To sum up, here are the basic pros and cons of both systems:
- A two-in-one solution that can heat or cool a home
- Indoor unit does not require space around it
- Powered by electricity so there are no fuel costs
- Can be more expensive to operate than natural gas furnaces in cold climates (depending on electricity prices)
- Since heat pumps transfer heat instead of producing it, they can sometimes take longer to heat homes in cold climates
- Higher up-front costs than most forced air furnaces
- Generally more affordable up front
- Fuel-burning models can heat homes quickly in cold weather
- May have lower operating costs than heat pumps in cold climates
- Only produce heat (and require pairing with central AC for a complete climate control system)
- Indoor unit takes up more space and requires clearance on all sides
- Come with fuel costs as well as any electricity needed to run control panels or other supporting components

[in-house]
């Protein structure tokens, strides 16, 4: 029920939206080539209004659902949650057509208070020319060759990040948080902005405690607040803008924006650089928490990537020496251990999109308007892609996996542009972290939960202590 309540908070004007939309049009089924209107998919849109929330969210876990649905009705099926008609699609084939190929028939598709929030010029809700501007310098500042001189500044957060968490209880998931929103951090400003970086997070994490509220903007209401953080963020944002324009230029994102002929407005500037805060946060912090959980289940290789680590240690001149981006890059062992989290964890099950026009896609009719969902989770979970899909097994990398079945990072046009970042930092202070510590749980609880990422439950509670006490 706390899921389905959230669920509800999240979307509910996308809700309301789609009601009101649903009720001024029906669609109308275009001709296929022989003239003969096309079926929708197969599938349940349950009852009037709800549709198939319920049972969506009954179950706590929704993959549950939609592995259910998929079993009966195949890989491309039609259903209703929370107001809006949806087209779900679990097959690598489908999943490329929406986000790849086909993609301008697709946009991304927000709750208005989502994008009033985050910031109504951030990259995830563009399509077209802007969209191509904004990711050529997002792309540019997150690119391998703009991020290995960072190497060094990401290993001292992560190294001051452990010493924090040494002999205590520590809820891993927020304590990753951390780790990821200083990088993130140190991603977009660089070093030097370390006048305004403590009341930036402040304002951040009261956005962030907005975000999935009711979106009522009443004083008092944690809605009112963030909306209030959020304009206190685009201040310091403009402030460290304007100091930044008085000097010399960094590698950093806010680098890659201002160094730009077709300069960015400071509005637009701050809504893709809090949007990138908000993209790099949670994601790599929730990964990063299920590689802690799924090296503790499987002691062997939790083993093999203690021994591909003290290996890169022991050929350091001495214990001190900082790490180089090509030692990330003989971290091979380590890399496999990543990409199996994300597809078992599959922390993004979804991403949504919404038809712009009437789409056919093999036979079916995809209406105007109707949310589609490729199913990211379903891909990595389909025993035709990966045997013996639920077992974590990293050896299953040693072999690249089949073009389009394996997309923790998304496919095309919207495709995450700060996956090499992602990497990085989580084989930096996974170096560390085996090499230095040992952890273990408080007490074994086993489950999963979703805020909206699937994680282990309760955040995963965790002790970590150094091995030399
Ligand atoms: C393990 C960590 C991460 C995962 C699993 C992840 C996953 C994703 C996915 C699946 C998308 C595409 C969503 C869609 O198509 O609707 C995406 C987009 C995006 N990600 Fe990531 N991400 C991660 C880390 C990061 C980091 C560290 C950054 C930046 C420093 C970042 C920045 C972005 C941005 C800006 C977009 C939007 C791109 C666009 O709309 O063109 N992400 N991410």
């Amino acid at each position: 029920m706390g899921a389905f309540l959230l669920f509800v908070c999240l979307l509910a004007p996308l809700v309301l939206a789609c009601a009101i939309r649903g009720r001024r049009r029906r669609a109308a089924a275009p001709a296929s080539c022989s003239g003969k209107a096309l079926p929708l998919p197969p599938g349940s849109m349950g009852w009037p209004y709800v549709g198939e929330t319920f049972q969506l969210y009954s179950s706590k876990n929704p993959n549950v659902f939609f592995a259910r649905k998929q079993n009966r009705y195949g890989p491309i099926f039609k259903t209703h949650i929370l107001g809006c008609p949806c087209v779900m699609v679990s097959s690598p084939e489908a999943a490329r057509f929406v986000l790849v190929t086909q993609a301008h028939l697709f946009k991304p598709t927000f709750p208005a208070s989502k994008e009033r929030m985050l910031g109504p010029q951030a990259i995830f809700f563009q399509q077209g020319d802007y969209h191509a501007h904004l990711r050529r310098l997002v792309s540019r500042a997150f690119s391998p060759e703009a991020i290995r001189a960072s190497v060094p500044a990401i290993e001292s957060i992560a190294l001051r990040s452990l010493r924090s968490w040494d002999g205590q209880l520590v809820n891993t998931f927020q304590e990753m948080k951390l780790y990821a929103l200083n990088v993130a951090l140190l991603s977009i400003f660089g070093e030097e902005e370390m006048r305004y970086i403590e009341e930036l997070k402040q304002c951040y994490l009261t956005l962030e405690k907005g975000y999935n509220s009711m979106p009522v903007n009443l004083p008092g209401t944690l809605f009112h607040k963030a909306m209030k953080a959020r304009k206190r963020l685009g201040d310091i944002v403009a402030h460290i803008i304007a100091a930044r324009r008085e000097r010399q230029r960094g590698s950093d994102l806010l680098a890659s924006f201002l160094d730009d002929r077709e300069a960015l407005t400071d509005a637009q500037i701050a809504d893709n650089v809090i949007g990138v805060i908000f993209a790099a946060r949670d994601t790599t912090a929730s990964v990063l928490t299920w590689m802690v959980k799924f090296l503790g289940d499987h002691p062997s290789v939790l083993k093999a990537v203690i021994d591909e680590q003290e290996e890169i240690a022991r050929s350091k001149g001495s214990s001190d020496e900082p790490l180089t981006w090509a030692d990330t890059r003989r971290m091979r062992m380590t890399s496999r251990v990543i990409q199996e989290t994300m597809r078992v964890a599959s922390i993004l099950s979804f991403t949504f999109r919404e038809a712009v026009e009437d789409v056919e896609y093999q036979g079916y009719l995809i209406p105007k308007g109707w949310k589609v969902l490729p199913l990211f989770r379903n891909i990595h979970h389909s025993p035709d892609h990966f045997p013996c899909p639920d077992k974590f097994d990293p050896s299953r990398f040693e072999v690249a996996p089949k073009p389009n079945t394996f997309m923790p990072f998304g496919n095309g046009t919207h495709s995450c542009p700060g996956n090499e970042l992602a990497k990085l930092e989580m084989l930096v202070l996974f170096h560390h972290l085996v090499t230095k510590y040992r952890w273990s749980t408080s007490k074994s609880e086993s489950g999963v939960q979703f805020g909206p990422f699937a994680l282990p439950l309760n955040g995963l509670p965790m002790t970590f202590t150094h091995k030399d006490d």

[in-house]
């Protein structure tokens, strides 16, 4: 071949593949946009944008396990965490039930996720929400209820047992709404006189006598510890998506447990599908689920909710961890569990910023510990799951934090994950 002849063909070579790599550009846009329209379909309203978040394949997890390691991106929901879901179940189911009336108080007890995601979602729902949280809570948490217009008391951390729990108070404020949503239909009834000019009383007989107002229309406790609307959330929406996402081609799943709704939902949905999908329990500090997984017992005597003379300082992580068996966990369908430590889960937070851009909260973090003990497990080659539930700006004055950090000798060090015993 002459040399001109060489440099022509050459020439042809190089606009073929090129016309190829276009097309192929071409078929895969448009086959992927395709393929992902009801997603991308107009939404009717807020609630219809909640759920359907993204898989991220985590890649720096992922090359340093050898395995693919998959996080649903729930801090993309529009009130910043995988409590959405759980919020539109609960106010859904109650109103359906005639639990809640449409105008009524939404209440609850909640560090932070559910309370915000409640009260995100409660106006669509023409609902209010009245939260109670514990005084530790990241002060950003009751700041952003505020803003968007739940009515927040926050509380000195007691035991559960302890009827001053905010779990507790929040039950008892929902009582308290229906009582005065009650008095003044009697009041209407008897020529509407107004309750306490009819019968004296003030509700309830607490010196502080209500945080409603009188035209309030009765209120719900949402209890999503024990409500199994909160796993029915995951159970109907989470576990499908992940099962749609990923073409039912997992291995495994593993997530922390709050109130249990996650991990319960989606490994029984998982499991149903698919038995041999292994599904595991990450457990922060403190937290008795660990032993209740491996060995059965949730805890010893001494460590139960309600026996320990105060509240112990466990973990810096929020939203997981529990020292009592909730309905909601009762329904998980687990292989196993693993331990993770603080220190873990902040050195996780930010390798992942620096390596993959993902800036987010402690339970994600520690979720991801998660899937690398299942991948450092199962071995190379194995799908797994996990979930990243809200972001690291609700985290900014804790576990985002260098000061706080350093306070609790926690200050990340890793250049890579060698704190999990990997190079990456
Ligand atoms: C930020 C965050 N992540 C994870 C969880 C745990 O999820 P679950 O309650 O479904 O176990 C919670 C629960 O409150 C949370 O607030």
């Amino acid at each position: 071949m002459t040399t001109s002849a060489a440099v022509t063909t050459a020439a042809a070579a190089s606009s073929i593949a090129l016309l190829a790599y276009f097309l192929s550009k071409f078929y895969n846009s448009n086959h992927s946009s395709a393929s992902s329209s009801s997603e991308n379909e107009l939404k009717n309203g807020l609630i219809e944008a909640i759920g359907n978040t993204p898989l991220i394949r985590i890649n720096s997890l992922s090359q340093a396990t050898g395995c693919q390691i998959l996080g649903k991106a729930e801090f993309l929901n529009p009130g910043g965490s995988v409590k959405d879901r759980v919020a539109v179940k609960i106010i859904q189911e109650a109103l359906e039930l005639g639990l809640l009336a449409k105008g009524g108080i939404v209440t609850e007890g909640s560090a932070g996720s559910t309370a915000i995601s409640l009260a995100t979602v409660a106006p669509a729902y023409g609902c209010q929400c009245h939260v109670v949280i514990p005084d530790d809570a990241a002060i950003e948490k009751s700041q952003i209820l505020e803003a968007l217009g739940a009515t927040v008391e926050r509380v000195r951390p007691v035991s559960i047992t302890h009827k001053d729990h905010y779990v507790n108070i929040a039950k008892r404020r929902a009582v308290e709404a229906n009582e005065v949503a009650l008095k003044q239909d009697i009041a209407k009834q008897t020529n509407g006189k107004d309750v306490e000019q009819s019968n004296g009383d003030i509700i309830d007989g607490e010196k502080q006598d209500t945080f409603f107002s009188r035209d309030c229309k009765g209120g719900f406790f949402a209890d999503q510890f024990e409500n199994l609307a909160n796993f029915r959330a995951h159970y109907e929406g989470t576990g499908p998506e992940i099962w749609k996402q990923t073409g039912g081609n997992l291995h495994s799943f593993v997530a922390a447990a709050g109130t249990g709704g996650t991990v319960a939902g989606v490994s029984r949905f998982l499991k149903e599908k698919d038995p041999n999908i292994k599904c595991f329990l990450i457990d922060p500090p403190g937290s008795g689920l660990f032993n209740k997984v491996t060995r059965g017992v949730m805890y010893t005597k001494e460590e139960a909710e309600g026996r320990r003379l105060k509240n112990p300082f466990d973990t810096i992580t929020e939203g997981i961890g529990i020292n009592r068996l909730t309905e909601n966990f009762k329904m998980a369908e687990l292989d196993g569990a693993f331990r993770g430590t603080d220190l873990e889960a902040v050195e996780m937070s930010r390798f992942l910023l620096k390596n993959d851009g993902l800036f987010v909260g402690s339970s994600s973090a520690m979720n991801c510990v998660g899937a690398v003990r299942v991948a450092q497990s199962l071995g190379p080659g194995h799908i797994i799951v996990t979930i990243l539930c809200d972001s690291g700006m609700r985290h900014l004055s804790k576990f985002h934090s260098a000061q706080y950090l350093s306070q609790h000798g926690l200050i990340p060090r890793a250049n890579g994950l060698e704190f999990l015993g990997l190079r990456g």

Making the Choice: When to Use Heat Pumps or Furnaces
Ultimately, heat pumps and furnaces can both be effective for Ontario homes. Modern heat pumps are becoming more effective at warming homes during harsh winters, while current high-efficiency natural gas furnaces are energy efficient enough to compete with heat pumps in cold regions.
The biggest factors to consider when choosing a heat pump or a furnace have to do with your space and needs. If you’re interested in a single system that can provide heating and cooling, a heat pump is worth the investment. If you already have central air conditioning or don’t normally need to cool your home in the summer, a forced air furnace is still a great option.
Cross Home Heating Off Your To-Do List with Expert Help
Our team is standing by to help you determine whether a heat pump or furnace will best suit your needs. To learn more about the best climate control solutions for your specific home, contact us and speak with a heating and cooling expert.